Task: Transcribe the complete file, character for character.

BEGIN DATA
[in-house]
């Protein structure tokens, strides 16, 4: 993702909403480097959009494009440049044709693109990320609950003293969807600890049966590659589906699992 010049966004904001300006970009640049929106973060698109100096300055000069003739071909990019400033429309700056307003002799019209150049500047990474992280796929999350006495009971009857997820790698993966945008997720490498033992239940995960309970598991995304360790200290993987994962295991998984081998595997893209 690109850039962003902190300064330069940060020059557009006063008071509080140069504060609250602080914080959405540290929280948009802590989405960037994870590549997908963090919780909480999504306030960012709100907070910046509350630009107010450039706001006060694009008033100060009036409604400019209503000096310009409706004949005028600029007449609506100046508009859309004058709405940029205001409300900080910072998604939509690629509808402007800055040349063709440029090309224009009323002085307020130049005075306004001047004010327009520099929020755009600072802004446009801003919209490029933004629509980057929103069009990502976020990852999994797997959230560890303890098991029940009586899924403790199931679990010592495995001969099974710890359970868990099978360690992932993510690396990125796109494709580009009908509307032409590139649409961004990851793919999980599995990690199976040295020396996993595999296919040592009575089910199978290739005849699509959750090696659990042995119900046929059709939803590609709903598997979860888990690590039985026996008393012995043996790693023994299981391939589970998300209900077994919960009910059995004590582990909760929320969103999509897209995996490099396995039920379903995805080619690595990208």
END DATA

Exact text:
[in-house]
């Protein structure tokens, strides 16, 4: 993702909403480097959009494009440049044709693109990320609950003293969807600890049966590659589906699992 010049966004904001300006970009640049929106973060698109100096300055000069003739071909990019400033429309700056307003002799019209150049500047990474992280796929999350006495009971009857997820790698993966945008997720490498033992239940995960309970598991995304360790200290993987994962295991998984081998595997893209 690109850039962003902190300064330069940060020059557009006063008071509080140069504060609250602080914080959405540290929280948009802590989405960037994870590549997908963090919780909480999504306030960012709100907070910046509350630009107010450039706001006060694009008033100060009036409604400019209503000096310009409706004949005028600029007449609506100046508009859309004058709405940029205001409300900080910072998604939509690629509808402007800055040349063709440029090309224009009323002085307020130049005075306004001047004010327009520099929020755009600072802004446009801003919209490029933004629509980057929103069009990502976020990852999994797997959230560890303890098991029940009586899924403790199931679990010592495995001969099974710890359970868990099978360690992932993510690396990125796109494709580009009908509307032409590139649409961004990851793919999980599995990690199976040295020396996993595999296919040592009575089910199978290739005849699509959750090696659990042995119900046929059709939803590609709903598997979860888990690590039985026996008393012995043996790693023994299981391939589970998300209900077994919960009910059995004590582990909760929320969103999509897209995996490099396995039920379903995805080619690595990208």